For that reason, the air already in the house needs somewhere to go. And that is where AC return air vents play their role. The air already in the room is sucked in the return air ducts and is either sent to the air handler or exhausted out.
3. Clean the Air
There are so many activities that go on inside the house (like folks walking in with dirty shoes) which leaves the indoor air saturated with dust, pollen, lint and other impurities. That is not an ideal situation to live with.
The good thing is that when the indoor air is pulled into the return air ducts, it is forced through a filter where all this impurities are removed. As result, the air being supplied to the house will be free of impurities.
Activities such as cooking, cleaning, showering, breathing among others will reduce the oxygen levels in the house making the indoor air stale. The humidity levels will also increase.
Return AC air ducts provides a means for the stale indoor air to be removed/exhausted so that fresh air from outside can come in the house. They also offer a great way to reduce the humidity levels of the air.
How AC Returns Air Vents Work
Let us now look at a detailed guide of how AC return air vents work.
To start with, there are many types of air conditioners. However, AC return air vents are found in central air conditioning systems. Why is that though?
Central air conditioners have one big condenser unit outside the house and another unit inside the house. Cool air or heat is supplied to every room of the house from that single indoor unit.
To do that, a network of ducts are installed throughout the house to supply each room with cooled air or heat. In every room, there are supply air ducts which brings in fresh air and heat, and return air ducts which take indoor air back to the air handler for heating or cooling.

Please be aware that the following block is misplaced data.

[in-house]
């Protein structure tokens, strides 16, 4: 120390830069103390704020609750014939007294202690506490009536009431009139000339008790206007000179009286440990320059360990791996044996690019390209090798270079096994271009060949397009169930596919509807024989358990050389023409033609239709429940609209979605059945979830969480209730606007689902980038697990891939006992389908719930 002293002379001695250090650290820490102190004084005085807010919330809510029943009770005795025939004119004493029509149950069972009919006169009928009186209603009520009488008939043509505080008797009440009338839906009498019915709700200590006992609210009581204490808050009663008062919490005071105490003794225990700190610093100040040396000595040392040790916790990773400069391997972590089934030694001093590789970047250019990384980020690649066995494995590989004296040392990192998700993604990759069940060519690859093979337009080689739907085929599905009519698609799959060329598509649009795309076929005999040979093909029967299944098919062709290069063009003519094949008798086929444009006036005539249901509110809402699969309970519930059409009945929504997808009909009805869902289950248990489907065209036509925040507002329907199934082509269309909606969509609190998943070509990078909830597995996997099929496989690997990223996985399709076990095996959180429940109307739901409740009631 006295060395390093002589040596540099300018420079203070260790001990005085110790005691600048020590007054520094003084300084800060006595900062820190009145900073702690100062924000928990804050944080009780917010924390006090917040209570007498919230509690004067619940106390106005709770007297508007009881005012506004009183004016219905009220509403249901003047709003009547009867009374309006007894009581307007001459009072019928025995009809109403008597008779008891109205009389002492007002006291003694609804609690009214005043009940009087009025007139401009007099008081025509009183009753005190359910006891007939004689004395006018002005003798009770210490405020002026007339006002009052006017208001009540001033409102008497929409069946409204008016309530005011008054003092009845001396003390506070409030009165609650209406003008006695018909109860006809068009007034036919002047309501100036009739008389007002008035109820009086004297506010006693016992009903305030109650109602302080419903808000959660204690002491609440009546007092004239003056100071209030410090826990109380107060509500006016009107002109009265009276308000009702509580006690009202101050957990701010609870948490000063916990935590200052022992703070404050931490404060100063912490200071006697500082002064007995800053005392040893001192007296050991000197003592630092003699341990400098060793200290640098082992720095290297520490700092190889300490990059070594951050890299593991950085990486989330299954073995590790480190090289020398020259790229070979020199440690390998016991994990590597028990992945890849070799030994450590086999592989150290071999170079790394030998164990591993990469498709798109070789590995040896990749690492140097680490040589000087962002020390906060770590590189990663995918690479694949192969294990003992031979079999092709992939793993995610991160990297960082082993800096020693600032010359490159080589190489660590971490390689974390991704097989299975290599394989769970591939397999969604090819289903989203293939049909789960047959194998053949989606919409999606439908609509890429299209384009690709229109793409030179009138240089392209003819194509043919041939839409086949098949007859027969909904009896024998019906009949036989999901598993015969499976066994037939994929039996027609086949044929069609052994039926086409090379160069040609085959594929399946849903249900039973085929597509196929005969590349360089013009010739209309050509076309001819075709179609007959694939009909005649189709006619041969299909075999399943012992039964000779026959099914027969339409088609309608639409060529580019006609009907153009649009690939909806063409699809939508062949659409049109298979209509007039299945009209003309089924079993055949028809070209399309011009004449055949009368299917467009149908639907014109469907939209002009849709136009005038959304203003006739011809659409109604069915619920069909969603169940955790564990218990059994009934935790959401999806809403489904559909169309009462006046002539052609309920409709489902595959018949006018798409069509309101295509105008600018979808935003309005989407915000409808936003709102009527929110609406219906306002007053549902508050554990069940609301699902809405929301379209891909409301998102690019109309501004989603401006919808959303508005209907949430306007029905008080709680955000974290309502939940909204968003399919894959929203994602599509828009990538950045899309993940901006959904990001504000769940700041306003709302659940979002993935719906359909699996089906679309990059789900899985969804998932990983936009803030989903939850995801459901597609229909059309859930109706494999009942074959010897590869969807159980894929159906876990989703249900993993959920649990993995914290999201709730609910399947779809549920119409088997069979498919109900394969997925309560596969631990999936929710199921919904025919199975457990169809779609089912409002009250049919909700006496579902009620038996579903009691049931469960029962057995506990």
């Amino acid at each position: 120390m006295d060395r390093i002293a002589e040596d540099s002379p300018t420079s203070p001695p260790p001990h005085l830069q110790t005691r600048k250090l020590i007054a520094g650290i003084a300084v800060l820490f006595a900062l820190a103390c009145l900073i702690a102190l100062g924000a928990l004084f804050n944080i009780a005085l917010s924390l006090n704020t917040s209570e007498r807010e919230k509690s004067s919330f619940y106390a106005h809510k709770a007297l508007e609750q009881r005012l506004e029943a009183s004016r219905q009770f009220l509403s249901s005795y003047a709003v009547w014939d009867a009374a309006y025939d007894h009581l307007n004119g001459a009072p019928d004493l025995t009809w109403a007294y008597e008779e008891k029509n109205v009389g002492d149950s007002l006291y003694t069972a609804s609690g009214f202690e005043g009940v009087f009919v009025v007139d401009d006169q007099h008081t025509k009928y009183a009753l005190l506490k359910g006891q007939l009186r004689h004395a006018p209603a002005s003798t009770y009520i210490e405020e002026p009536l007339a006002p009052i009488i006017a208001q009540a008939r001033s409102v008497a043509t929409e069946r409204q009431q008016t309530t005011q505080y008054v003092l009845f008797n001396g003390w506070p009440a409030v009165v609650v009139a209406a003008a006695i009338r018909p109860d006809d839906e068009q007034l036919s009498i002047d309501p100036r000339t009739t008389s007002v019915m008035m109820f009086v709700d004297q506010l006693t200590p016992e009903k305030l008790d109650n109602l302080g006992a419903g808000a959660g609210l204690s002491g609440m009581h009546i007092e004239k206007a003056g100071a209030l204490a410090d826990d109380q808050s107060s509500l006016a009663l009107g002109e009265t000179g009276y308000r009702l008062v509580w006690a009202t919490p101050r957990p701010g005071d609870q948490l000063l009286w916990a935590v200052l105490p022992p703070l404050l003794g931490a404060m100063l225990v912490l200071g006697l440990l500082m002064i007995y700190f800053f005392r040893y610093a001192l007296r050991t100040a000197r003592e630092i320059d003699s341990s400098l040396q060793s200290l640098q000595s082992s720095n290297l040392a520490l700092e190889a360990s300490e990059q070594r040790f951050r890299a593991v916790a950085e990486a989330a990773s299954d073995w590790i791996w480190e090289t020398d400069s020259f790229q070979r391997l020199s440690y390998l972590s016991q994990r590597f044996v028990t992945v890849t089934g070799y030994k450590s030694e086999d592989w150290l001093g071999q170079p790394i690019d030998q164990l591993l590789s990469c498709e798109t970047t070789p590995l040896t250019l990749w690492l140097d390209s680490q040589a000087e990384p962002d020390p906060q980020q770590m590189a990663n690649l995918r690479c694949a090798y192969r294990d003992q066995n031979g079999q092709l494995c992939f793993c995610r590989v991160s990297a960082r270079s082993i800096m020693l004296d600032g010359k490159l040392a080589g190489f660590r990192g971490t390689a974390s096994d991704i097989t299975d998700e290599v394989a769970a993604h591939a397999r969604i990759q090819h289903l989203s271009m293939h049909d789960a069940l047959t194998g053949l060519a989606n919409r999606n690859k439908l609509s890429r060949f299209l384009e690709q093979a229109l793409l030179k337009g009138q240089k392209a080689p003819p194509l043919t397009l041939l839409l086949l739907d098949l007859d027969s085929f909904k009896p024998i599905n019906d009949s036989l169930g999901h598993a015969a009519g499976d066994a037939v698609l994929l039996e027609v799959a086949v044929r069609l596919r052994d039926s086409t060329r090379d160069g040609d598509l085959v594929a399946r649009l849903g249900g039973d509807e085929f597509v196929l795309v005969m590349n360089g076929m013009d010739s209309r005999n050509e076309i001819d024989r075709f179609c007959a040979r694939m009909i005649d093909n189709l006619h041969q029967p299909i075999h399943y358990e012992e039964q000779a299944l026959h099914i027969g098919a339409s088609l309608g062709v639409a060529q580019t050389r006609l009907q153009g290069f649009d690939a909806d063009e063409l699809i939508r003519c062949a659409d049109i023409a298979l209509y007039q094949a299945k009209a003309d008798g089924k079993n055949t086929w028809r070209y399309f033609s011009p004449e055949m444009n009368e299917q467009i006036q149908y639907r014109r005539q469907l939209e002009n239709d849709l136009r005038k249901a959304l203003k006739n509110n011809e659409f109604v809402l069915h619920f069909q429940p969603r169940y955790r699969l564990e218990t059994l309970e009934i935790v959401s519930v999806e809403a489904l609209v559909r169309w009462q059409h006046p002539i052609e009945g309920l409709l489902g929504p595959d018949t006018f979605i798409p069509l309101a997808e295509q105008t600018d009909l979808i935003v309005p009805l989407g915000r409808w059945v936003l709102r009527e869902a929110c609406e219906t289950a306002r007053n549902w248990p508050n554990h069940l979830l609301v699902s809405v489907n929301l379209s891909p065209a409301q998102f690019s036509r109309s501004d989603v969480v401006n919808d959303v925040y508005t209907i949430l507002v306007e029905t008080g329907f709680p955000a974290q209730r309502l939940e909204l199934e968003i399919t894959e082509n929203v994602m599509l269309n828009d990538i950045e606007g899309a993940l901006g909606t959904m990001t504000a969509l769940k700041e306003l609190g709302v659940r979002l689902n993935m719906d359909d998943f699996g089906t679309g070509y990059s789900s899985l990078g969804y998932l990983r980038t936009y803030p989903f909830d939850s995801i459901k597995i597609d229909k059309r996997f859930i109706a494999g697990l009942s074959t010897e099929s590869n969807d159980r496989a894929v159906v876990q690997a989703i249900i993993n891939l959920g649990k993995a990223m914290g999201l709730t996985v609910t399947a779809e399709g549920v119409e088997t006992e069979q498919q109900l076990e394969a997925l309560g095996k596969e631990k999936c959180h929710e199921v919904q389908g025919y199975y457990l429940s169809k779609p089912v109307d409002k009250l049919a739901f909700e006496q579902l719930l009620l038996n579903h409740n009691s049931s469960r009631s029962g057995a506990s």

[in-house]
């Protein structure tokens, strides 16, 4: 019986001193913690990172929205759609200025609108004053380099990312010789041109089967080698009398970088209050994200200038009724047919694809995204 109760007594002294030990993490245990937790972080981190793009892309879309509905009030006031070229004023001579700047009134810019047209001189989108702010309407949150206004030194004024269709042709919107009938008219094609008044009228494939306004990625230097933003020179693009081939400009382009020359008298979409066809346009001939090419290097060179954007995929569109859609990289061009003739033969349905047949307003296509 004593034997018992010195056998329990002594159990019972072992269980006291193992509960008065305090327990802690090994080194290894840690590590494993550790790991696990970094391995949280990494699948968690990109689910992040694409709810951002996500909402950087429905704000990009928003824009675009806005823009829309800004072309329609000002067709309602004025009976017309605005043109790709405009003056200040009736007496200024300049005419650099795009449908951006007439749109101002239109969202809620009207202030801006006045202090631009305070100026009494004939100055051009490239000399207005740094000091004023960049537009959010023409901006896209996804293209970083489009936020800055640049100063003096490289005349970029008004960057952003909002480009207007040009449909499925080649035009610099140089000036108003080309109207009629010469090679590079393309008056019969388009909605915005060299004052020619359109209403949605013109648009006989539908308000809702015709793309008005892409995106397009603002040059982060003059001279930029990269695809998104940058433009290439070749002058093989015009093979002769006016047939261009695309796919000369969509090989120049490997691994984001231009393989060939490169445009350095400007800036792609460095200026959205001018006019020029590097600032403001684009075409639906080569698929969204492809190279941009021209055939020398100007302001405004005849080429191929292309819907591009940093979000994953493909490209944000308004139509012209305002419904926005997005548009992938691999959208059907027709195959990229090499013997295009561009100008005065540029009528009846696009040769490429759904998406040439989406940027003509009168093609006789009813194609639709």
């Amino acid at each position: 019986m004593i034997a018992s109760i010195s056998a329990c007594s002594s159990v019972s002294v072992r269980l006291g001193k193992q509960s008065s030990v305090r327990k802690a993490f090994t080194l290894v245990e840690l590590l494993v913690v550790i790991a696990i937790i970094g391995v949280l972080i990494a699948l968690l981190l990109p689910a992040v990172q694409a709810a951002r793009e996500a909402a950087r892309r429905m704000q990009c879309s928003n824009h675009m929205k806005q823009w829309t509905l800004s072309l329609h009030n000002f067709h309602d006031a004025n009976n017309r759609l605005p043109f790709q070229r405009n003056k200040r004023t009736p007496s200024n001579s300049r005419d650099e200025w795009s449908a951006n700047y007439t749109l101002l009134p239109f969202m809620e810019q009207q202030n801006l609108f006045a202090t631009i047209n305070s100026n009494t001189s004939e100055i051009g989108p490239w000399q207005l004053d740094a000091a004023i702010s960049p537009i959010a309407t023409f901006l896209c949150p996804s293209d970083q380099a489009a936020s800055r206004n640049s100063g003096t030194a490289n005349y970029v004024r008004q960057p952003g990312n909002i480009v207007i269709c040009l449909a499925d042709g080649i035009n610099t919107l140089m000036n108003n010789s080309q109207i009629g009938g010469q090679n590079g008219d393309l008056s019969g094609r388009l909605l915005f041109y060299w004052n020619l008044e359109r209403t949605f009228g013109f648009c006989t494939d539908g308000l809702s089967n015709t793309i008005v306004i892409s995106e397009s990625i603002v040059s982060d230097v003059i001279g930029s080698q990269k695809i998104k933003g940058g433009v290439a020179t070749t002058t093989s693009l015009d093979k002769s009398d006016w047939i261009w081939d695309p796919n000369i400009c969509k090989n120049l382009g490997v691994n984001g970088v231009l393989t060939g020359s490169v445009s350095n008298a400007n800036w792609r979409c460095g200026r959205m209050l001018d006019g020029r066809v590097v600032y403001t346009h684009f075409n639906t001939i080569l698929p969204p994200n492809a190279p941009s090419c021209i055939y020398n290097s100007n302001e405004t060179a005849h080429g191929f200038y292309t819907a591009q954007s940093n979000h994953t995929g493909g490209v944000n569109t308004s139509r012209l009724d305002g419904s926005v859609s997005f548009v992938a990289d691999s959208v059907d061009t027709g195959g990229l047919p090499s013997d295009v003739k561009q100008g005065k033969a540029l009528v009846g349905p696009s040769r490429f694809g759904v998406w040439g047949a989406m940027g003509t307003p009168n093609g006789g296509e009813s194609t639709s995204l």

An important part of the air handler is the fan. When the thermostat in the house calls for cooling or heating, a signal is sent to all components of the HVAC system to come on.
After the HVAC system turns on, the fan sucks the indoor air out of the the room. The indoor air enters the return air ducts via the vents in the house where it first goes through a filter to remove dust, lint, pollen and other impurities.
The air is then cooled or heated and then supplied to the house through the supply air ducts and vents. As you can see, the indoor spaces, return air ducts, air handler and supply air ducts form a loop that works seamlessly whether the house is being heated or cooled.
Return, Supply, Exhaust and Ventilation Air
An HVAC system cannot be complete without ventilation. You see, the indoor air being circulated between the return and supply air vents/ducts will eventually become stale even after heating or cooling.
In simple words, ventilation is the process of purposely replacing indoor air with outdoor air. In HVAC, ventilation helps to bring in fresh air from outside and expel stale air.
Although you can ventilate a room by simply opening windows and doors, that will reduce the efficiency of your heating and cooling. That is why ventilation in HVAC has to be systematic.
I started by mentioning that every room in your house will have both return and supply air vents. Return air vents remove air from the house while supply air vents brings in air into the house.